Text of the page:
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Scientists find a potential “cure for old age”

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Aakash Molpariya
Aakash started in Nov 2018 as a writer at Revyuh.com. Since joining, as writer, he is mainly responsible for Software, Science, programming, system administration and the Technology ecosystem, but due to his versatility he is used for everything possible. He writes about topics ranging from AI to hardware to games, stands in front of and behind the camera, creates creative product images and much more. He is a trained IT systems engineer and has studied computer science. By the way, he is enthusiastic about his own small projects in game development, hardware-handicraft, digital art, gaming and music. Email: aakash (at) revyuh (dot) com

Rapamycin is a drug with a complicated history. Being discovered as an antibiotic, it quickly turned into an immunosuppressant, then they began to use it in antitumor therapy, and now it is closely studied as a potential “cure for old age”. Rapamycin owes its three recent uses to blocking the TOR protein complex in cells – and this, in turn, causes the cell to grow, multiply, build and store energy. All these processes lead to the accumulation of intracellular debris, and TOR blockade, on the contrary, slows down the pace of cell life and delays ageing.

At the same time, rapamycin has many side effects, as in most immunosuppressors and anticancer drugs. This prevents you from using it or even testing it in public. In some experiments, scientists use only small doses of rapamycin or its less toxic derivatives.

A team of scientists led by Christian Sell from Drexel University College of Medicine found that rapamycin can be safely used externally.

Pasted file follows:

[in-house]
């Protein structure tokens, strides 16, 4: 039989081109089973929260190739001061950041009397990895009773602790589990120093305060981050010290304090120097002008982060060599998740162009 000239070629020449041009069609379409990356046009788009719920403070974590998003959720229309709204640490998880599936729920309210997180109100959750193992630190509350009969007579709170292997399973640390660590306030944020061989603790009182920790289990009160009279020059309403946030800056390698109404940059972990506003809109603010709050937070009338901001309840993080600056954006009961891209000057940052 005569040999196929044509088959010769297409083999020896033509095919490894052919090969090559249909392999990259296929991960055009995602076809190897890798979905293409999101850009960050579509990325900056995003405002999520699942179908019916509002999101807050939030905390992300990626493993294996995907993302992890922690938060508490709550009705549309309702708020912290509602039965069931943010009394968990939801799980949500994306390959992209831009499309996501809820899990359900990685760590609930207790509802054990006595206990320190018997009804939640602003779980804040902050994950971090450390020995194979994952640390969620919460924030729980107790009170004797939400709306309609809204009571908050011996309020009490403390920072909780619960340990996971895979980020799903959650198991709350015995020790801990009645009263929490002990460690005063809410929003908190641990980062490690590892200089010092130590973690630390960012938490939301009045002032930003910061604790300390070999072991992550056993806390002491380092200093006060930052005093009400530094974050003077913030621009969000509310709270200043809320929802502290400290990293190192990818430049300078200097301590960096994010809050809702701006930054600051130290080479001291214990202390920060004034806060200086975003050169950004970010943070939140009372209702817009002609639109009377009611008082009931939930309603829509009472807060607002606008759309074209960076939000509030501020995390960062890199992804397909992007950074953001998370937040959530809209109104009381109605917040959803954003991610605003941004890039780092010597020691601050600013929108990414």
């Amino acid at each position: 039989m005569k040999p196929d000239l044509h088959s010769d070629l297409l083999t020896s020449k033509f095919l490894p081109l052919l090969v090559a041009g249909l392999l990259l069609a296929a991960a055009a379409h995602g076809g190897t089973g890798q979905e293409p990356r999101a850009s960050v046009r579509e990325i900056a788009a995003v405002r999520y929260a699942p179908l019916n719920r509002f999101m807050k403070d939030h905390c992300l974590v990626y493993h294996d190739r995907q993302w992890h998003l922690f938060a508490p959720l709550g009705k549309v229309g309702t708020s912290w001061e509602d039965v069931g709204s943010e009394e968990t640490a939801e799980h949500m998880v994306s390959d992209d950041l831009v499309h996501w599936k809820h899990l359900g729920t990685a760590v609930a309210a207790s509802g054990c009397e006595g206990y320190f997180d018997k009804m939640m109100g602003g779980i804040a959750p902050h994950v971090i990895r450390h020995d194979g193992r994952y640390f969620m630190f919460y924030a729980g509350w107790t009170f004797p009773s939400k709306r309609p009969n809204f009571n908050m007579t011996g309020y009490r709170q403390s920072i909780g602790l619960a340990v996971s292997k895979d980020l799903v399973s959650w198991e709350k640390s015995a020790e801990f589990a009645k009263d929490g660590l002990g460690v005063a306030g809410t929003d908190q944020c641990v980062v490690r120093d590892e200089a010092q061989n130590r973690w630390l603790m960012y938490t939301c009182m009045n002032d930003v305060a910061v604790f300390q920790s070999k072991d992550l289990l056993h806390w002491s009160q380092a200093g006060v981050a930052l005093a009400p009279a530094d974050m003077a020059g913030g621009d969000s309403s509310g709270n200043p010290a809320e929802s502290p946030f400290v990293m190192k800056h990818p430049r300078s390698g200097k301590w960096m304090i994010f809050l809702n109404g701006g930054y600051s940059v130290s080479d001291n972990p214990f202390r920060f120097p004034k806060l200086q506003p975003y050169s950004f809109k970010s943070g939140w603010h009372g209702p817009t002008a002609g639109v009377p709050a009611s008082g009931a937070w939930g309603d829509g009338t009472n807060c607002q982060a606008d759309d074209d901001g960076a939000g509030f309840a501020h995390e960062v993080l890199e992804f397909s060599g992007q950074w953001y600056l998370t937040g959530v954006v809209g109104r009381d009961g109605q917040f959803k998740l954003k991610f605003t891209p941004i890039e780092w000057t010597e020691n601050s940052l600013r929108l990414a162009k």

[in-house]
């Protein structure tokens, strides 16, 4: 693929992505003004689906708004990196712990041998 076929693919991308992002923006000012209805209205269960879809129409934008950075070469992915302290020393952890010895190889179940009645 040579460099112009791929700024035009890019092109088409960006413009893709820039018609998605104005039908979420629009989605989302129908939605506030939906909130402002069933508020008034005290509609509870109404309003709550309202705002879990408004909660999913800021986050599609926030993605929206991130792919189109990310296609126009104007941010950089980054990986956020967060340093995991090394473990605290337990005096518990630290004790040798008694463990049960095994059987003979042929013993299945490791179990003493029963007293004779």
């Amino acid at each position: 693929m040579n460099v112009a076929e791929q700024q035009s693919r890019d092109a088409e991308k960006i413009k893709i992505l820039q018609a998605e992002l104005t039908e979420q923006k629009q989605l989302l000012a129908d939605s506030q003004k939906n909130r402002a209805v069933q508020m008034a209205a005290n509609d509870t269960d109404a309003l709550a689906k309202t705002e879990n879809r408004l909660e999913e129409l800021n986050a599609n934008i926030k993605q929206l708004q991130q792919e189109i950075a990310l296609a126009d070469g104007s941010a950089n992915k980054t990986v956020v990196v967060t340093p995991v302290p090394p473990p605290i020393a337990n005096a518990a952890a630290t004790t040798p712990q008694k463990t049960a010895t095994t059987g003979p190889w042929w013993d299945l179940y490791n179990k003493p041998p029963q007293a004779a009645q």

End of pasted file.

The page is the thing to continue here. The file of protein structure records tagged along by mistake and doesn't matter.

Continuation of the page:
For the experiment, 36 people over 40 years of age were selected with signs of skin ageing: pigmentation disturbance and depletion of the dermal (connective tissue) layer. Each of them was given two samples of cream: for the right and left hand. One of them randomly contained rapamycin, the second – a placebo. Participants had to apply the cream on their hands before going to bed every 1-2 days.

In total, the observations took 8 months. Only 19 participants reached the end, the rest stopped communicating or refused to participate. Thirteen people agreed to a blood test – allowing scientists to confirm that there was no rapamycin in their blood or its concentration below the detection threshold.

In addition, the researchers performed a skin biopsy and tested its cell composition. They painted the cells on the marker p16INK4A – a sign of old, non-dividing cells, and found that under the influence of rapamycin their number decreased by almost 3 times (p = 0.008). And the amount of collagen VII, a protein that forms an extracellular membrane between the layers of the skin, on the contrary, has grown almost 2 times (p = 0.008).

At the same time, scientists did not find any signs of pathology or inflammation. But visual improvements were noted: veins and tendons appeared less on the hands of the subjects, and the number of wrinkles decreased (p = 0.03).

Researchers have concluded that rapamycin is able to fight skin ageing even in small concentrations. However, their data do not allow to fully restore the events that occur in the tissue: perhaps under the influence of rapamycin old cells die. Or young cells age more slowly. Or old cells emit less pro-inflammatory substances and thus do not accelerate the ageing of their young neighbours.

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